Here’s hoping that all our readers were unscathed by the recent rains brought by the Southwest monsoon. Since my family and I live on a small hill, we were otherwise untouched by the rain even if at some point, the strong water somehow found its way into our drainage. But that was nothing compared to the miseries that the rains brought to a whole lot of residents in the metropolis and in the surrounding provinces. It seems that while we have learned to live year in year out with no less than 20 storms per year, we still have a lot to learn in terms of crisis management to minimize the risk for many of our countrymen.
For instance, my good friend Mahar Lagmay has long advocated strong public awareness about potential landslide-prone areas in Metro-Manila. And yet, despite the existence of these scientific data, both local government units and private developers, including the buying public, appear oblivious to the risk attached in developing and residing in these areas.
Elsewhere, despite the repeated flooding arising from clogged esteros and drainages, there does not appear to be any visible improvement in terms of communities preventing their solid waste from finding its way to our estuaries. How many more deaths arising from flooding should we have before our communities realize that while nature may not be controlled, its adverse consequences may be aggravated by our acts?
And yes, there is also the matter of weather forecasting, The problem with this latest rain is that it unleashed more water than typhoon Ondoy and yet, there was no typhoon. Seems to me that even I the absence of a typhoon, there has to be a better way of warning the people about the possible dangers that may be caused by continuous outpour of rain.
One good new behind the recent catastrophe is the state of preparedness of the Philippine media to give the general public up to date reports about what is happening. Kudos to the men and women of the news industry who risked their lives and limbs to provide us with necessary information is responsible for saving a lot of lives and property. Government should take heed that it was the media and not government that harnessed their resources to mitigate the damages of this natural catastrophe. I’m hoping that President Aquino will remember this before making yet another tirade against the media.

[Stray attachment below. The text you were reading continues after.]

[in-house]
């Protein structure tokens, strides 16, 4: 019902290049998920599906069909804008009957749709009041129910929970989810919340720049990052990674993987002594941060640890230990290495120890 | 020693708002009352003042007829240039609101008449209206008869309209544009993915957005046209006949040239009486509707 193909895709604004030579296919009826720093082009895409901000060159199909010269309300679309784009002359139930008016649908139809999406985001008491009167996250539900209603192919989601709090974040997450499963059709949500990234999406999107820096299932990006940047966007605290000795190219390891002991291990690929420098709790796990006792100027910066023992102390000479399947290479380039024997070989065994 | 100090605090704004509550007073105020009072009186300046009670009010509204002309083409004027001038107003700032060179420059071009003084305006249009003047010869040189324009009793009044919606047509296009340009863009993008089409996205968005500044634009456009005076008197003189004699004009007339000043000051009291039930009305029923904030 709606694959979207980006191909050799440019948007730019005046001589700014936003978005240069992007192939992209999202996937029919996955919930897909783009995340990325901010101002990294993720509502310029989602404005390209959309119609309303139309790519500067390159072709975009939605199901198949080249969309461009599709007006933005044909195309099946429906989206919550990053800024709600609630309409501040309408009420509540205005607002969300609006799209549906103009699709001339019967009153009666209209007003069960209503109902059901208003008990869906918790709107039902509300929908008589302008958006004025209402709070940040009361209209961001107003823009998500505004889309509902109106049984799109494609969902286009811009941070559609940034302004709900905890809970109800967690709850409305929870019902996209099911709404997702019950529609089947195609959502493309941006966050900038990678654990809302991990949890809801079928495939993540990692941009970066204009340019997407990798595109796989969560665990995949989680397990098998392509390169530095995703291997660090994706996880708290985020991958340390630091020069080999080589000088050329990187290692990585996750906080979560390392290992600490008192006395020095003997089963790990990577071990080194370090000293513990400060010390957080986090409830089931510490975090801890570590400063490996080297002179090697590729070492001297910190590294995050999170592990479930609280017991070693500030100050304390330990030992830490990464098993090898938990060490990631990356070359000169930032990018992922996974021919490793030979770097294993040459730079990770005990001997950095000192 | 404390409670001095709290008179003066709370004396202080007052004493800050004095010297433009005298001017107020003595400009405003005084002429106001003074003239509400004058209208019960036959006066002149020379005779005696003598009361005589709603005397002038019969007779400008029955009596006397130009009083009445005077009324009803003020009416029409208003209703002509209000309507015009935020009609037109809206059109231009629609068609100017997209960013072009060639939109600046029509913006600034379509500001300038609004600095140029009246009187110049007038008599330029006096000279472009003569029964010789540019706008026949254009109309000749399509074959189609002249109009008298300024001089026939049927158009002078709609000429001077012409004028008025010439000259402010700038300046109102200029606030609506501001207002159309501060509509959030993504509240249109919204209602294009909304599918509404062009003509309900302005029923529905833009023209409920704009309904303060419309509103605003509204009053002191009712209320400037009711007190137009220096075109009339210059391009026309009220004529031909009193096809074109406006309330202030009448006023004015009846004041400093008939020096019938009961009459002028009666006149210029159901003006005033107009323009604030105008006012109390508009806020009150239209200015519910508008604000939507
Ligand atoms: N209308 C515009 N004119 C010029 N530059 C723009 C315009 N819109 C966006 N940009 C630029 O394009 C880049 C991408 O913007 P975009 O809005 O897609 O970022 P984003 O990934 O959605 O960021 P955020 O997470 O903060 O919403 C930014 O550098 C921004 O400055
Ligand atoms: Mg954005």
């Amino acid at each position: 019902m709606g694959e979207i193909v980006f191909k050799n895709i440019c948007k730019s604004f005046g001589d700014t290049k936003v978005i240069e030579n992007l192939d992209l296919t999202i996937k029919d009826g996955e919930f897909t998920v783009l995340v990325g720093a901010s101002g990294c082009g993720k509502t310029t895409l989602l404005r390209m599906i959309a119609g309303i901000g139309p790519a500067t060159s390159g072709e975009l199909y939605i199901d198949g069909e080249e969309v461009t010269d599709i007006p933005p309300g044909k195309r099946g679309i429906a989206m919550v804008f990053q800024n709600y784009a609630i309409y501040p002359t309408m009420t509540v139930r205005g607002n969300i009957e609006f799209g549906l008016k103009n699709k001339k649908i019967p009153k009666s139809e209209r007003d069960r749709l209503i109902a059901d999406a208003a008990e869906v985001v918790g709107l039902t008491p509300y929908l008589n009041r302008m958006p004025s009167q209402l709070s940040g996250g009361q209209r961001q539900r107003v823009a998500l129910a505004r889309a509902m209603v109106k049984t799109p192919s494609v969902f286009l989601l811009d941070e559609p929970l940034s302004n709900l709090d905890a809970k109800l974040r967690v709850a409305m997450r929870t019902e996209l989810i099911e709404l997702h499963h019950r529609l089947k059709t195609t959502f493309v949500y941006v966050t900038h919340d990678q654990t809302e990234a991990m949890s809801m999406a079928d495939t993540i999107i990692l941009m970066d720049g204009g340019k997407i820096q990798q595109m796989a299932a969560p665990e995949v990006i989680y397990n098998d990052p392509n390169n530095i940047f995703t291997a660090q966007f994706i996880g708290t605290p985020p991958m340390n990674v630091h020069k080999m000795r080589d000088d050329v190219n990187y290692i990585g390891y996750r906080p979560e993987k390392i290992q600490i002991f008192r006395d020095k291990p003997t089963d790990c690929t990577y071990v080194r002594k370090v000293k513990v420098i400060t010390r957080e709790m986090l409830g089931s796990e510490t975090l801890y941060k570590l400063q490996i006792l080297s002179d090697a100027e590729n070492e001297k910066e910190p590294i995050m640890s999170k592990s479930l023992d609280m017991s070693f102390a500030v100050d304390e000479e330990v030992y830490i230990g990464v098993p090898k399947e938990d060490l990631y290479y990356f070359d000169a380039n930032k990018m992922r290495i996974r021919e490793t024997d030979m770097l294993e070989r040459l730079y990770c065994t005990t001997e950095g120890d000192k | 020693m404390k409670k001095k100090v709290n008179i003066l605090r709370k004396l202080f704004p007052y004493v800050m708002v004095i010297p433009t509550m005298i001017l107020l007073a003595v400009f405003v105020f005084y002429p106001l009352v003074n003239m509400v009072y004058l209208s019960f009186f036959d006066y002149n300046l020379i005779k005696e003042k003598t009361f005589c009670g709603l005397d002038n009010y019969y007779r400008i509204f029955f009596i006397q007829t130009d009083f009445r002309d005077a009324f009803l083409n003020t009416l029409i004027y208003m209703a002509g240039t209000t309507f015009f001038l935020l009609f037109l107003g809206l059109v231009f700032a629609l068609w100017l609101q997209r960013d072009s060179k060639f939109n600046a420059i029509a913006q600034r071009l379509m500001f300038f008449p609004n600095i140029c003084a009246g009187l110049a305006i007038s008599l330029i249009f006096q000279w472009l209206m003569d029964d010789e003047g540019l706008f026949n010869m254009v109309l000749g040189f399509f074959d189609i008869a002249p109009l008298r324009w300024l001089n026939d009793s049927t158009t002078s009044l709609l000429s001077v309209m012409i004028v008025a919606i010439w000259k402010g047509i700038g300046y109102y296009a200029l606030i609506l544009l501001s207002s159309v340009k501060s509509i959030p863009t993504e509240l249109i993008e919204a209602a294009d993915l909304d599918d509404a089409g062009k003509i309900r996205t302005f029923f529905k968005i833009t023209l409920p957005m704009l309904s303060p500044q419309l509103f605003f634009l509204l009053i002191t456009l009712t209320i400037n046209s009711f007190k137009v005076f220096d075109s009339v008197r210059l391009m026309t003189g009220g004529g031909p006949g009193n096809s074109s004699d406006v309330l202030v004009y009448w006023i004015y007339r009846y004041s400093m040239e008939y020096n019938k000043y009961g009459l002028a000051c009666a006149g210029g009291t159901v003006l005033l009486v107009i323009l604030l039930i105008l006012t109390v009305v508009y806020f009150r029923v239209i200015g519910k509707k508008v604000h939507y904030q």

But the message is clear: we live in a disaster-prone country. As such, we need to prioritize disaster preparedness as part of our national policy. Every community must draw up its own community preparedness plan to deal with what we know is a certainty — natural calamities — even if we do not know when it will actually strike. Government must likewise give priority in acquiring equipment and other infrastructure to mitigate natural catastrophes. In this regard, perhaps, the Ombudsman should now prioritize the investigation of graft cases involving the procurement of these life-saving equipment, such as rubber boats and the like. Already, we seem to have forgotten that part of the sins of the past administration was the procurement of rubber boats that cannot be used in the metropolis in case of flooding. This is the worst type of corruption since they feed on the misery of the people in times of natural calamities. These cases should be prosecuted with dispatch so that we can teach others, by way of example, that bottom feeders in our society will be punished.
A final point on class cancellations. While I appreciate the dispatch by which local government units have cancelled classes, I am now alarmed at how much time our students have lost in their studies. This is particularly relevant to me since as a teacher myself, I now have to recover a whole week of course work which can only happen if I hold classes on weekends or if we prolong our academic calendar. I’m not suggesting changing the start of the school year from June to September as is the case in the United States for a practical reason: it will be too hot to teach and study in the dry seasons of April and May. But perhaps, what we need to have is more flexibility in terms of prolonging the school calendar to make up for lost days of school owing to inclement weather.
Hence, if we cancelled 10 school days per semester, perhaps, we should have a longer semestral break in October-November so that in case make up classes are required, we could do so during the semestral break. As to the second semester, there will be the summer days to make up for these days. My experience is that make-ups on weekends are not so conducive to learning especially when Saturdays are not enough to make up for lost time. Schools hence should be more flexible in their academic calendars.
Meanwhile, here’s hoping that all of our readers stay safe and warm!